So in terms of mobility, it’s probably one of the trends that really varies in terms of its application across different cities. So in Shanghai city of 20 plus million people, large numbers of people need to move in and around the city. There’s an undeniable requirement that they can’t just ditch public transport, mass public transport in the way in which other cities possibly can. So for them, the challenge is around how you move those numbers but with a different decentralised network. How do you see mobility changing how you’re living in the city, Chong?
Chong Wang comments:
Unfortunately, Shanghai doesn’t have yet the infrastructure for people to change the transport mode. I mean, in general, in our work and in how we talk to the government in new city planning or city renew projects, we do really wanting to promote more of those walkable, cyclable streets and infrastructure.
David Grant asks:
Whereas for smaller cities where you don’t have that intense requirement, you can pick up the slack with individual private transportation. So we’re seeing higher rates of cycling, walking, keeping things local, as well as the idea of exploring autonomous vehicles, which obviously gets around the COVID safe requirements. So cities like San Francisco that are world known for their technology uptake, cities where we might see that sort of trend emerge first.
Liz Westgarth answers:
Yeah, I think we’re all much more conscious that we want to be in a walkable or a cyclable city. I pretty much stick to a 5K radius. I rarely use the car, haven’t got on public transport for a long time actually. The New South Wales government has announced new popup cycle ways to really encourage that mode of transport to work. And they’ve also started to pilot low speed zones as well, really around putting people first.
David Grant introduces the next trend:
So the fourth trend that we’re going to talk about today is around the idea of slowed down culture. So again, this is something that’s been emerging for a while, but people are really seeking out these sorts of experiences of a slowed down lifestyle. Originally we saw it emerge around travel and food, and now we’re seeing it emerge around how people live their lives in physical spaces. So what we spend our time doing, the idea of going for long, slow walks within our neighbourhood for instance is a really simple example of this sort of thing from a behavioural point of view.
So something that works counter to this is the idea of having limited bookings within a restaurant in terms of time. Having to rush out of a place certainly isn’t very COVID-19 friendly. So what we might see in the future is some examples of places where we have the opportunity to linger and to dwell more, that extra stimulation is taken out of places and spaces, that we limit the numbers of people for pure enjoyment. And we’re seeing examples of this sort of thing already happening as result of maintaining COVID safe practises. So, zoos and other theme parks and recreational facilities are limiting the number of people, and people are suddenly experiencing the fact that these places can be more pleasurable without the hustle and bustle. Richard, from your home in San Francisco, how are you seeing slow culture manifest itself on the street?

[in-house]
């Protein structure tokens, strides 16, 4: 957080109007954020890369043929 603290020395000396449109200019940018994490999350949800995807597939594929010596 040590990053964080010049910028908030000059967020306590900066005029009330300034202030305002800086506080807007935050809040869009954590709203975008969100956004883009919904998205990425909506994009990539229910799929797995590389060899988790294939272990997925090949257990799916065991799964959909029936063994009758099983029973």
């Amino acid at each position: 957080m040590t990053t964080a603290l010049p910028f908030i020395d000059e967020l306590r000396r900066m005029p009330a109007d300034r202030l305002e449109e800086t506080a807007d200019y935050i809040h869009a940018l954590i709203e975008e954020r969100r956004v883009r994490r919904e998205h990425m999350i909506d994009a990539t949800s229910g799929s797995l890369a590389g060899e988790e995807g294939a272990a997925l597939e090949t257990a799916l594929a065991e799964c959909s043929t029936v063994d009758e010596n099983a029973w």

Richard Mullane says:
We’re talking about bikes, even to get a bike on Amazon now which delivers within two hours, that’s stopped because of demand and now it’s a three-week wait because of just how popular they have been. So I think people would just come to terms with that, which I think is a great thing. And it’s shifted priorities a little bit, even in San Francisco to not be such a here now type of culture.
David asks Chong:
Chong, Shanghai is such a busy city all of the time. I can’t imagine it slowing down. Is this trend showing itself there at all?
I love to say we feel there’s a lot of slow down. I guess it probably presents itself in a different way. It’s like there’s one hand, there’s still high efficiency in terms of economic activities and expectation from how generally things are going. But then there’s also an awareness of this health and social and also with more around this sort of leisure and needs. So that in a way that people are still working really hard and I guess are still running very fast in this city. Shanghai is still quite a busy city, but at the same time, I think people are just more aware of spending time with their family, because you have to, because for example, schools were closed for a period. Generally, people, they’re finding that balance between the very fast moving with them and then look after the basic needs.
David Grant wraps up.
This particular period of time has forced us to rethink everything that we believe previously. I’m hopeful that it’s going to be a really exciting renaissance period where we’re able to question what we’re doing, where we’re able to redefine what physical spaces and places need to provide people with, that were more open-minded around the experiences that are provided in certain places and we’re less fixated on the use of a particular building or space. That we look at it as being something that needs to be blended in its use and what it’s doing for its local community. I wanted to thank the four participants today, Chong in Shanghai, Angus, who is in London, as well as Richard in San Francisco and Liz in Sydney. I wanted to thank you all for your time and your insight today.
Liz concludes the episode.
The Brickfields report, Reawakened Spaces, examines the innovations coming out of COVID-19 and the implications for property owners and operators of public space. It is available on the Brickfields website at brickfields.com. I’m Liz Westgarth and you’ve been listening to an episode or Hassell Talks. If you’ve enjoyed this conversation and would like to hear more, please subscribe and check out other episodes. Thanks for listening.